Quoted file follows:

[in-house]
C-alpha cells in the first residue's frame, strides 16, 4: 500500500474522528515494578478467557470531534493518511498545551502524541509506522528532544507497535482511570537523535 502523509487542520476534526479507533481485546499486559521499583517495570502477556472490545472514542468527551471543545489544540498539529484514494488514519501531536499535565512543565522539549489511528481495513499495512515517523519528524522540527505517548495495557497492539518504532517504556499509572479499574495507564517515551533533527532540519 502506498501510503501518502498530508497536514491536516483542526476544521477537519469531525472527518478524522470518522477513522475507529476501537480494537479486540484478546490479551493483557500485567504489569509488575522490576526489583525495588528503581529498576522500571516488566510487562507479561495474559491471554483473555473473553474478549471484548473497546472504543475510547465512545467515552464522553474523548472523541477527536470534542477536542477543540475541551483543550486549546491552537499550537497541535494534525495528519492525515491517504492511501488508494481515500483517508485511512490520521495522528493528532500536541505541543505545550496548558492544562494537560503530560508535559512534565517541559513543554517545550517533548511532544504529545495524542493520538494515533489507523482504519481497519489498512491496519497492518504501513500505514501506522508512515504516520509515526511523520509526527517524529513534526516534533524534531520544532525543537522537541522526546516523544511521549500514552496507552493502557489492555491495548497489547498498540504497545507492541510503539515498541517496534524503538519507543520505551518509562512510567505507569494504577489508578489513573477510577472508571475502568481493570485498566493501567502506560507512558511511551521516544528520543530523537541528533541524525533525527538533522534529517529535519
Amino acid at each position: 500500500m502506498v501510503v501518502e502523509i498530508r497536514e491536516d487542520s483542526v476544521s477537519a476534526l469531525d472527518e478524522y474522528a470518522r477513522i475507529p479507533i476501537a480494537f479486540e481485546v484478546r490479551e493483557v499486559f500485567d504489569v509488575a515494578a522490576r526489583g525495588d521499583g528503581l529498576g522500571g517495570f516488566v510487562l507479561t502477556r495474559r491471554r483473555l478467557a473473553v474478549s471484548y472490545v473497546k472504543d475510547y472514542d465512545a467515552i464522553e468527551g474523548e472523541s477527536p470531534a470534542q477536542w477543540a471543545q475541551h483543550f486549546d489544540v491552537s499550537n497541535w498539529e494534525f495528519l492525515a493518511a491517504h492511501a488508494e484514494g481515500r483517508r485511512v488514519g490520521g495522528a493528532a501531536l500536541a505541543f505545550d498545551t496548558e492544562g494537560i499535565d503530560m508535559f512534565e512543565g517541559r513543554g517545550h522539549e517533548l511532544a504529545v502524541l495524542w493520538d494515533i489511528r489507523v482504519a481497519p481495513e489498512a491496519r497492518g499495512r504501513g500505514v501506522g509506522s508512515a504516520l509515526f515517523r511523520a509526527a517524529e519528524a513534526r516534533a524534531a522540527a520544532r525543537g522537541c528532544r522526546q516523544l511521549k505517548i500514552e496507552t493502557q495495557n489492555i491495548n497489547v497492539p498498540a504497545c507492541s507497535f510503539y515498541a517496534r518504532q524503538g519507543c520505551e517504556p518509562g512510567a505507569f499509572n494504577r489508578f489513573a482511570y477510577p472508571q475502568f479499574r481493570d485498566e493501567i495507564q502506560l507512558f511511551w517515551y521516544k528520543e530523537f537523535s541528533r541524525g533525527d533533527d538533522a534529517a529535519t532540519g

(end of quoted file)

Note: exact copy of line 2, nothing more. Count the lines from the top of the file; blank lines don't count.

C-alpha cells in the first residue's frame, strides 16, 4: 500500500474522528515494578478467557470531534493518511498545551502524541509506522528532544507497535482511570537523535 502523509487542520476534526479507533481485546499486559521499583517495570502477556472490545472514542468527551471543545489544540498539529484514494488514519501531536499535565512543565522539549489511528481495513499495512515517523519528524522540527505517548495495557497492539518504532517504556499509572479499574495507564517515551533533527532540519 502506498501510503501518502498530508497536514491536516483542526476544521477537519469531525472527518478524522470518522477513522475507529476501537480494537479486540484478546490479551493483557500485567504489569509488575522490576526489583525495588528503581529498576522500571516488566510487562507479561495474559491471554483473555473473553474478549471484548473497546472504543475510547465512545467515552464522553474523548472523541477527536470534542477536542477543540475541551483543550486549546491552537499550537497541535494534525495528519492525515491517504492511501488508494481515500483517508485511512490520521495522528493528532500536541505541543505545550496548558492544562494537560503530560508535559512534565517541559513543554517545550517533548511532544504529545495524542493520538494515533489507523482504519481497519489498512491496519497492518504501513500505514501506522508512515504516520509515526511523520509526527517524529513534526516534533524534531520544532525543537522537541522526546516523544511521549500514552496507552493502557489492555491495548497489547498498540504497545507492541510503539515498541517496534524503538519507543520505551518509562512510567505507569494504577489508578489513573477510577472508571475502568481493570485498566493501567502506560507512558511511551521516544528520543530523537541528533541524525533525527538533522534529517529535519